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Nearly eight in ten employees (79 per cent) worldwide suffer from burnout despite 68 per cent being “satisfied” with their work environment, according to O.C. Tanner’s recently released 2020 Global Culture Report.
The findings are based on a survey of 20,088 workers in 15 countries.
About 40 per cent of employees say they’re experiencing “moderate-to-severe” burnout. Meanwhile, 95 per cent of the HR professionals believe burnout is hurting their organization’s ability to retain workers.
“Employee burnout is costly,” reads an excerpt from the report.
“… Companies with moderate-to-severe burnout have a 376 [per cent] decrease in the odds of having highly engaged employees, 87 per cent decrease in likelihood to stay, 22 per cent decreased work output, and 41 per cent decrease in the perception of the employee experience.”
Burnout is also linked to health issues like high cholesterol, heart disease, and premature death.
VIDEO: Signs of a toxic work environment
A toxic work environment spurred by mismanagement has been identified as a leading cause, generating a 157 per cent increase in moderate-to-severe burnout among workers.
“Even the smallest lapses in workplace culture can lead to mild burnout,” reads the report.
“Past research shows a lack of appreciation, conflicts in cooperation, role ambiguity, and role stress are all found to be strong predictors of burnout.”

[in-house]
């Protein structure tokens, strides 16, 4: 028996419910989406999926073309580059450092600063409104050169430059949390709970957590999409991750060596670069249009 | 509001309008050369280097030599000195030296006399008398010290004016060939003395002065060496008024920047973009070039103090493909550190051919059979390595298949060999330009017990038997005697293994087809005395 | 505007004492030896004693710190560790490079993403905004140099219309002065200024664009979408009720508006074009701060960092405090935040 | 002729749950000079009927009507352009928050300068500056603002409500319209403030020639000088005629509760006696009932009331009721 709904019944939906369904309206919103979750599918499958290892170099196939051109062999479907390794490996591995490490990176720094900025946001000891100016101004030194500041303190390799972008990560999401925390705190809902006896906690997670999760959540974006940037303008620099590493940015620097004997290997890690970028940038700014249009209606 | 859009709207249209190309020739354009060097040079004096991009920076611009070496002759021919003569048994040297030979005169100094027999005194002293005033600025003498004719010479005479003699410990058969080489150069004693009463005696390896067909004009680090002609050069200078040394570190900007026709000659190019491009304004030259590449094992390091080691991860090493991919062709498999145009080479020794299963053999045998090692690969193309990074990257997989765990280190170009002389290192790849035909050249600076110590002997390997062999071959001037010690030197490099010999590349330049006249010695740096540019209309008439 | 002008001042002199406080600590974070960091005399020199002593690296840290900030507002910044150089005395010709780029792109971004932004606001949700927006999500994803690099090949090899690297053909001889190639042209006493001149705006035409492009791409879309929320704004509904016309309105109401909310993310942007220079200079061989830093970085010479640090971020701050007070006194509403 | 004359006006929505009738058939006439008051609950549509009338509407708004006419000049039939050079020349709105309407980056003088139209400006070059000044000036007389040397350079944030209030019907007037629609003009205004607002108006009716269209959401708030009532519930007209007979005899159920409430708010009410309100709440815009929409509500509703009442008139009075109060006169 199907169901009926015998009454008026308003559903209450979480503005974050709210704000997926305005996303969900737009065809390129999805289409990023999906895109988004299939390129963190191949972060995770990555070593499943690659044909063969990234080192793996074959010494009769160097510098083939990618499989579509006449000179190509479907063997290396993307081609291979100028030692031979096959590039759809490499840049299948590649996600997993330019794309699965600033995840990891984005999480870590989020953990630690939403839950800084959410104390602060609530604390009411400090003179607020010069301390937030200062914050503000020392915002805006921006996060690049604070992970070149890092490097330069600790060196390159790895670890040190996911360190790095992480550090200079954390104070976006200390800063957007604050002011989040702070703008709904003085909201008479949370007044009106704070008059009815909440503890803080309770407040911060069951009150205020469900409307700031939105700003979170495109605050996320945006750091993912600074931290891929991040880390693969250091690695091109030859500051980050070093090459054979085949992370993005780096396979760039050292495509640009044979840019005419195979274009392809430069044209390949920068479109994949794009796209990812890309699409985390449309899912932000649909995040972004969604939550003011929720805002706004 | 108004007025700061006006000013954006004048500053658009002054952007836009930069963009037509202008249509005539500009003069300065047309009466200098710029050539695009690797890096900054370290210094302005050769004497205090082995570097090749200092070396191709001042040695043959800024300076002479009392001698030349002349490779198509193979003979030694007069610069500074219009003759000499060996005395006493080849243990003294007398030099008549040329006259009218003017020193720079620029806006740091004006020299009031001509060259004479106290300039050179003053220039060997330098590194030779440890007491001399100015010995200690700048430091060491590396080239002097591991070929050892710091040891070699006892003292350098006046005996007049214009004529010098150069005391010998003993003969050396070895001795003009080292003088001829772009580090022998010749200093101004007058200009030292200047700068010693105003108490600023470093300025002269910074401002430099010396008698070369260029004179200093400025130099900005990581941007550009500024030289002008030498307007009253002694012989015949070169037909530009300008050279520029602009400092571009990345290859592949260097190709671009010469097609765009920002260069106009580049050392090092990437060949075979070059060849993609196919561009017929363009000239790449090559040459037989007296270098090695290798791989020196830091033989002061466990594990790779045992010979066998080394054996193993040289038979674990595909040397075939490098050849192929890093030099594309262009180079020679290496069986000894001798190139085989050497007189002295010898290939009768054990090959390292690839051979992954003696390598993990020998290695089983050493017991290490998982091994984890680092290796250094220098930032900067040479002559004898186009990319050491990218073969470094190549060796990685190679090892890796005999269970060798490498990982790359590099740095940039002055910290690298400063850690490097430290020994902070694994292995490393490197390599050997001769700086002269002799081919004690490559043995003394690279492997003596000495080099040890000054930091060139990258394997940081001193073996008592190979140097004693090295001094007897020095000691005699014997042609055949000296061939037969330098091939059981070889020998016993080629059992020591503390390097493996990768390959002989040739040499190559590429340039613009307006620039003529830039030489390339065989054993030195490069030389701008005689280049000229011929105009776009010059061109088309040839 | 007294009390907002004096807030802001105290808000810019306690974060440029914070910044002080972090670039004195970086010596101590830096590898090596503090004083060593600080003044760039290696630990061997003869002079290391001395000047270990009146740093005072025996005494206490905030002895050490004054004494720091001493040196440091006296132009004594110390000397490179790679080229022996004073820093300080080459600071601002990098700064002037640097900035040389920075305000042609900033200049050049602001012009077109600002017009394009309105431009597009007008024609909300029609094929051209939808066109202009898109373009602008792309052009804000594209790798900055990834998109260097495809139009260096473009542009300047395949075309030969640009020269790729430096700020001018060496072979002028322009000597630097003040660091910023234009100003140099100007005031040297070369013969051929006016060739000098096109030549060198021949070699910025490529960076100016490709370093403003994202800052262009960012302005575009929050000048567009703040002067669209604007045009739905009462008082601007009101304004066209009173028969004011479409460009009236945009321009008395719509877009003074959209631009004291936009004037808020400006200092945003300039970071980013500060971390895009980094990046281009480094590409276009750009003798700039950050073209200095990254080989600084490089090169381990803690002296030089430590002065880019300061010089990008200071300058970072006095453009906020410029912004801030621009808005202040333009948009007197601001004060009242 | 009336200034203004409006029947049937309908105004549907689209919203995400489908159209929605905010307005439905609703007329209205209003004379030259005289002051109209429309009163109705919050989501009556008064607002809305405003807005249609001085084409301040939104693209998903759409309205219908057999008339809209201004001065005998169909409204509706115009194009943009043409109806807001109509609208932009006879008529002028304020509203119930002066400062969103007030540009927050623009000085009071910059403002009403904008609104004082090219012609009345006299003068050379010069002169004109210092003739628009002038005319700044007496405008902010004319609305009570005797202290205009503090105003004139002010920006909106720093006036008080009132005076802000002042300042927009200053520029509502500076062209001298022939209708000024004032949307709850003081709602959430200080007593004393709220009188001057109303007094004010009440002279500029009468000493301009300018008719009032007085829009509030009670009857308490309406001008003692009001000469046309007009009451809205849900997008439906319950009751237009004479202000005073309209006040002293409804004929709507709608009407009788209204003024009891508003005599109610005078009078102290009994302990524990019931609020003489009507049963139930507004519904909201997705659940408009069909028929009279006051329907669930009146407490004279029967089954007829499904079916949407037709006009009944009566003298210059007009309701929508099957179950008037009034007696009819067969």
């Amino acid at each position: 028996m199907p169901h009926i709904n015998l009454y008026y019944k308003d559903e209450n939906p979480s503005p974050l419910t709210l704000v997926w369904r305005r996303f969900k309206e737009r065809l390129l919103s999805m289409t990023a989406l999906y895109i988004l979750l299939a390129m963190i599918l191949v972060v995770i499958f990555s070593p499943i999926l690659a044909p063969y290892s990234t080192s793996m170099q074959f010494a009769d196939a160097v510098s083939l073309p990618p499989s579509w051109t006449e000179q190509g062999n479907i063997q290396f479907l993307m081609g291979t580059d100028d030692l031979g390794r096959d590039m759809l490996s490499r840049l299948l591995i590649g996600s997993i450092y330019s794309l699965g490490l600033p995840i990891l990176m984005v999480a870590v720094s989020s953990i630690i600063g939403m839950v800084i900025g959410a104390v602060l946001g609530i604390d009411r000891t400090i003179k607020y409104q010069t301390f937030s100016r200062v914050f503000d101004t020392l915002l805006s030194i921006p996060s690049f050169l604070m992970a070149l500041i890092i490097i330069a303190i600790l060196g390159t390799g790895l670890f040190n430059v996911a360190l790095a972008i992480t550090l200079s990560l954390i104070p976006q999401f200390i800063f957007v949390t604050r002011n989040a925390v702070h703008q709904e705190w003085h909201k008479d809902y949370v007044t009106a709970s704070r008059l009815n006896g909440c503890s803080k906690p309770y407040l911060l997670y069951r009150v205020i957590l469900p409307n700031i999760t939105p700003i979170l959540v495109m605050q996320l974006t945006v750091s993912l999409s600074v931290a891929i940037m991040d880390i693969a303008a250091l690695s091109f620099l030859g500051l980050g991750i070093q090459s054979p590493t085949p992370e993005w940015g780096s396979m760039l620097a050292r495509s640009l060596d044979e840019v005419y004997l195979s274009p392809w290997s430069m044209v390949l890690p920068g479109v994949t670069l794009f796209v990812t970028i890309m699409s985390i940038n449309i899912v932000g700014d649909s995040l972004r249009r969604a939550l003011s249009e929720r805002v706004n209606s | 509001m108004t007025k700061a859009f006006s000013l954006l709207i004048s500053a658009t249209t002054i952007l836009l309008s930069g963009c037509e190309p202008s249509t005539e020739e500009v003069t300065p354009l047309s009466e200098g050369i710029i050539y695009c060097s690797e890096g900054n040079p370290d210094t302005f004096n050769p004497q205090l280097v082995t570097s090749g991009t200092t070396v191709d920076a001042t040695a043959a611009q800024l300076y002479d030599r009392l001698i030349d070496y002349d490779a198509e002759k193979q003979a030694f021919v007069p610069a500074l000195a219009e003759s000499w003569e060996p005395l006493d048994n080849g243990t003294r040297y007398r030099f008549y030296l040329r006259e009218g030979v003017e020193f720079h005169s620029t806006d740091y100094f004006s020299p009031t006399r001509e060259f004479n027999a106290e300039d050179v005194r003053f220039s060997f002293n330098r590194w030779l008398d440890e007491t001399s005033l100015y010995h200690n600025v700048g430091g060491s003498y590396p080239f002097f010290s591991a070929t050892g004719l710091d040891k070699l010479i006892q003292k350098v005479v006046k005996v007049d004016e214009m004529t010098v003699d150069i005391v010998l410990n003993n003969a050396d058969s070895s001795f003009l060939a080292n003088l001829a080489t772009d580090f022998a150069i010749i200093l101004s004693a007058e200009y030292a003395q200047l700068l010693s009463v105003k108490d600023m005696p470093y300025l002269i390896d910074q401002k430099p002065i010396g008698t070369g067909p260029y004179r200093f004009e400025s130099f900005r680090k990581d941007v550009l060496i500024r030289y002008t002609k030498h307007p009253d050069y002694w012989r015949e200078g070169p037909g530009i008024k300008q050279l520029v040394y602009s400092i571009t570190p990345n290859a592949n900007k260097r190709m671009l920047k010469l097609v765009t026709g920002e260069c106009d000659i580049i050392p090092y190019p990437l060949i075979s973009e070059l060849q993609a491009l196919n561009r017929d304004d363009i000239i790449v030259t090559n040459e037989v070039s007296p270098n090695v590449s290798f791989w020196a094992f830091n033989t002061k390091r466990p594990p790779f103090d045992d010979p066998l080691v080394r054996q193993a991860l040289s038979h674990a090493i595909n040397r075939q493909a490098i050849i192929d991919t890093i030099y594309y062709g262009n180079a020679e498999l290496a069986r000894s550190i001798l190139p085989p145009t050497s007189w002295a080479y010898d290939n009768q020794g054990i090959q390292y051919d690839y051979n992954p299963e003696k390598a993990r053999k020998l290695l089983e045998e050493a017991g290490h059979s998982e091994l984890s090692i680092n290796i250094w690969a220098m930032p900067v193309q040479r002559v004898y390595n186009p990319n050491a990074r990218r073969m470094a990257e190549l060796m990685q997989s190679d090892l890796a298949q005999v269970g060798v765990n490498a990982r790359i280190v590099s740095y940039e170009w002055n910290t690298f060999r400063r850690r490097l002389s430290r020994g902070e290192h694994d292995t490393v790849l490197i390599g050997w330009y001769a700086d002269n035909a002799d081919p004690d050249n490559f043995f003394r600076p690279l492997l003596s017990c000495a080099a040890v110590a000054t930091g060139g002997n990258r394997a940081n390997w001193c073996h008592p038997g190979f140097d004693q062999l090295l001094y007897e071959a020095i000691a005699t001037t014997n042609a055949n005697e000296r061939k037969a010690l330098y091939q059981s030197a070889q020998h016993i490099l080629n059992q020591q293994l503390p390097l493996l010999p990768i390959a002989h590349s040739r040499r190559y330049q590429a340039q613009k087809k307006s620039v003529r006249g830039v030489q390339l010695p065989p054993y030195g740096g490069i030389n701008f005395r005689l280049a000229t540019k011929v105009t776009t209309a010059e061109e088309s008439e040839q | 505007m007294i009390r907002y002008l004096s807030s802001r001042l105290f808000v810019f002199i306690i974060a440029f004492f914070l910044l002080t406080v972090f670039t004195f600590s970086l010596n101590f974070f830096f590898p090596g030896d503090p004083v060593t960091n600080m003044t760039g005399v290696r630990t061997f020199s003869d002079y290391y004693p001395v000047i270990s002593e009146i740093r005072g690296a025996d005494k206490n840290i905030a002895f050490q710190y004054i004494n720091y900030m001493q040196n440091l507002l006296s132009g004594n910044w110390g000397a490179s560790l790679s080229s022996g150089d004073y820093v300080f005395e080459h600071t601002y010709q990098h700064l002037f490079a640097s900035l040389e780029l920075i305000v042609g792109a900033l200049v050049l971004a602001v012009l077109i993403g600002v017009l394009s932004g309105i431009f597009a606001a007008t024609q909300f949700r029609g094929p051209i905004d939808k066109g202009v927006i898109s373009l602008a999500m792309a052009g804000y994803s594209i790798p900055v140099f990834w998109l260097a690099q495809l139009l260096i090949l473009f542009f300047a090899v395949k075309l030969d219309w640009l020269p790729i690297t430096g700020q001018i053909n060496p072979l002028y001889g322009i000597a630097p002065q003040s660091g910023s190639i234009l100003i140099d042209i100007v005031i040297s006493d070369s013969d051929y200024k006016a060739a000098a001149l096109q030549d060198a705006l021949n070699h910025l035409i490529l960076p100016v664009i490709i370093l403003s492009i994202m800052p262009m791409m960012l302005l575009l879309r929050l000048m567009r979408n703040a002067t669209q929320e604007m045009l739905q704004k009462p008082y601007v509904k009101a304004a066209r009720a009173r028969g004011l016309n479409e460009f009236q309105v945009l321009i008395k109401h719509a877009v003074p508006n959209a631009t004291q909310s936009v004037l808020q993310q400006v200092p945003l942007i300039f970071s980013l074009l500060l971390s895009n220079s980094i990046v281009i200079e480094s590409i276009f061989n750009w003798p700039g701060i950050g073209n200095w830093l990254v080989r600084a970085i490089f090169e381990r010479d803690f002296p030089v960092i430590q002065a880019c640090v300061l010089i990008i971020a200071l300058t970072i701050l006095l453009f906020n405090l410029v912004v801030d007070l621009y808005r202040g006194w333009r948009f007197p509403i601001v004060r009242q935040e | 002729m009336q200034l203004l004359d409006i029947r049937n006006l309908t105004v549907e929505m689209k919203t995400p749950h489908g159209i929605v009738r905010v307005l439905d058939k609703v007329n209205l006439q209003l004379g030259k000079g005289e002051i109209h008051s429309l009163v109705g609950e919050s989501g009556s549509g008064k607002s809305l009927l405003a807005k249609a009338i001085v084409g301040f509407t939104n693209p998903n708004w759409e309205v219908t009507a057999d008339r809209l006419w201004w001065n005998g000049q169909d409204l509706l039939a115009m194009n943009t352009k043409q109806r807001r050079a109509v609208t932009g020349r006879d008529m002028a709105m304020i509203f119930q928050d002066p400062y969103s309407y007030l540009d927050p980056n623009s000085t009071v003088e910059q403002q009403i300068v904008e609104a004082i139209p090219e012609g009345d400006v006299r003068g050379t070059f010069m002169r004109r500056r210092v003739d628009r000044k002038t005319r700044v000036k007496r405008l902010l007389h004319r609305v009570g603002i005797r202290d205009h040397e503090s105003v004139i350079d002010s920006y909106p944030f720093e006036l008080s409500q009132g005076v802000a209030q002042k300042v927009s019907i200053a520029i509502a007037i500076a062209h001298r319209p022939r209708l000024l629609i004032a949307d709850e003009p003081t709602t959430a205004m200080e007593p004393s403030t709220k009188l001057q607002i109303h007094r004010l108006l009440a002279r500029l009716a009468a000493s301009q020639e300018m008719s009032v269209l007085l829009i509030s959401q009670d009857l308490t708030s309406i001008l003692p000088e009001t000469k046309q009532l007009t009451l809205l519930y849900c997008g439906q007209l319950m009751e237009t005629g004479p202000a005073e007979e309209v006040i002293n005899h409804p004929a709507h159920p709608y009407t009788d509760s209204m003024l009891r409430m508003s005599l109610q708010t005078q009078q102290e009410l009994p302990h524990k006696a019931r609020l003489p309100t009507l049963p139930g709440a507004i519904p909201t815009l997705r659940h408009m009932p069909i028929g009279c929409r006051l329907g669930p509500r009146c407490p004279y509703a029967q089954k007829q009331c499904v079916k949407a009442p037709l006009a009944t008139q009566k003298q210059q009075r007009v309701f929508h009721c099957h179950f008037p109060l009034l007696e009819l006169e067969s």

Minorities more likely to suffer burnout
While the report doesn’t separate participants by race or gender, a separate paper published in April 2018 suggests women of all ethnicities are more likely to suffer from burnout.
“Our results show there are differences between men and women because, from the outset, employees are subject to different working conditions depending on their gender,” study author and professor of population health Dr. Nancy Beauregard told The Independent.
“Many women have positions that offer little latitude in decision-making, meaning that their work only provides them with a low level of authority and decision-making power and makes little use of their skills. This type of position, which men are less likely to hold, causes women to burn out.”
Visible minorities, disabled workers, and members of the LGBTQ community are also at a higher risk of burnout, often due to exposure to overt or subtle forms of discrimination.
A July survey compiled by the Institute of Physics, the Royal Astronomy Academy, and the Royal Society of Chemistry suggests that close to a third of physical scientists from the LGBTQ+ community in the UK have considered quitting their jobs due to the work environment.
In October, a report on California’s Central Valley cited high levels of burnout among female, non-white, and/or LGBTQ+ healthcare workers across the region, with professionals reporting widespread incidents of workplace harassment.